People line up to trade garbage and recylables for food. The program has a duel purpose: clean streets and nutrition for the poor.
In Havana, urban farming started as a necessity. With the break up of the Soviet Union, Cuba lost 75% of its imports, including oil and its derivatives: fertilizers, agro products. With the Helmut Burns act, Cuba lost 85% of its exports, mainly sugar cane to the US. The lessons learned: Cannot depend on oil for food production, much less if its foreign, and the production must be diverse.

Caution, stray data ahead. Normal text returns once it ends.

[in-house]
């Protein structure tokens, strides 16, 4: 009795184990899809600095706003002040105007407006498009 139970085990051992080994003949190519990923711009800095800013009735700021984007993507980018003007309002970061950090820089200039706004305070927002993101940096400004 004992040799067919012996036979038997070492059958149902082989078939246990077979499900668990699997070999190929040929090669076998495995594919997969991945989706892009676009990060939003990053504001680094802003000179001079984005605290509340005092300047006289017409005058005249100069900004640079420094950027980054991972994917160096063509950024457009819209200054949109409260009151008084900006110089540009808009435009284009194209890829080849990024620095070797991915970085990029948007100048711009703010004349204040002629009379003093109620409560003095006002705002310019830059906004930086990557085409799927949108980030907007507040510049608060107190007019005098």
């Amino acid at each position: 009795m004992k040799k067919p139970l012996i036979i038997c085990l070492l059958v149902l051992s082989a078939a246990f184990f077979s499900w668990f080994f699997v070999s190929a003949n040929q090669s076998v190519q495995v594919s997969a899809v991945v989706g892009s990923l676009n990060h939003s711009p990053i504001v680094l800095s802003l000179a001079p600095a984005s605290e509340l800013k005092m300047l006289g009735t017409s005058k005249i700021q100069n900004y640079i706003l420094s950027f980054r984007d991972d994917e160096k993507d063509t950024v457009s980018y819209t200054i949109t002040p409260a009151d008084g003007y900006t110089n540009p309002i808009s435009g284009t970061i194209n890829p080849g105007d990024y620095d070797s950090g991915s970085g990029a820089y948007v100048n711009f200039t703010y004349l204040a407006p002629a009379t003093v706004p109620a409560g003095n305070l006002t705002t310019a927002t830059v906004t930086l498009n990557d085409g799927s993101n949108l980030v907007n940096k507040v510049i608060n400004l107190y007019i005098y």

In 1993 people started growing food where they could out of necessity, roofs, terrraces, vacant lots. In 1995 the government realized this was a major force and it was worth channeling it as part of the system. Now, Havana is said to produce up to 60% of its internal production, all within a 5 km radius from the city center.
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